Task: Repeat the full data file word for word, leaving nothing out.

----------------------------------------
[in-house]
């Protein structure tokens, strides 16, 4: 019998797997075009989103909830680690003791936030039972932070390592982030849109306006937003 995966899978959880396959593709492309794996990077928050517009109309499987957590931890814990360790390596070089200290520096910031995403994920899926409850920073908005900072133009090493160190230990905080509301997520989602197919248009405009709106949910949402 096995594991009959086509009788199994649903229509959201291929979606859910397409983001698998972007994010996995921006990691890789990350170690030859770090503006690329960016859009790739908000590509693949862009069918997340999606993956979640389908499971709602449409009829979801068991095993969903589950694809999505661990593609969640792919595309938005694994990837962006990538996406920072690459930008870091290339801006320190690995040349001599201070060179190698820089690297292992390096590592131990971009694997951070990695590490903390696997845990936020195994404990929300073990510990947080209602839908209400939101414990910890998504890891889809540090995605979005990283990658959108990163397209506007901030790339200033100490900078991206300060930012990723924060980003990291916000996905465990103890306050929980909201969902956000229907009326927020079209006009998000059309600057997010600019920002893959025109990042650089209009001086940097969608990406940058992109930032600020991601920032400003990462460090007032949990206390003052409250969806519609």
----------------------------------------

[in-house]
């Protein structure tokens, strides 16, 4: 019998797997075009989103909830680690003791936030039972932070390592982030849109306006937003 995966899978959880396959593709492309794996990077928050517009109309499987957590931890814990360790390596070089200290520096910031995403994920899926409850920073908005900072133009090493160190230990905080509301997520989602197919248009405009709106949910949402 096995594991009959086509009788199994649903229509959201291929979606859910397409983001698998972007994010996995921006990691890789990350170690030859770090503006690329960016859009790739908000590509693949862009069918997340999606993956979640389908499971709602449409009829979801068991095993969903589950694809999505661990593609969640792919595309938005694994990837962006990538996406920072690459930008870091290339801006320190690995040349001599201070060179190698820089690297292992390096590592131990971009694997951070990695590490903390696997845990936020195994404990929300073990510990947080209602839908209400939101414990910890998504890891889809540090995605979005990283990658959108990163397209506007901030790339200033100490900078991206300060930012990723924060980003990291916000996905465990103890306050929980909201969902956000229907009326927020079209006009998000059309600057997010600019920002893959025109990042650089209009001086940097969608990406940058992109930032600020991601920032400003990462460090007032949990206390003052409250969806519609």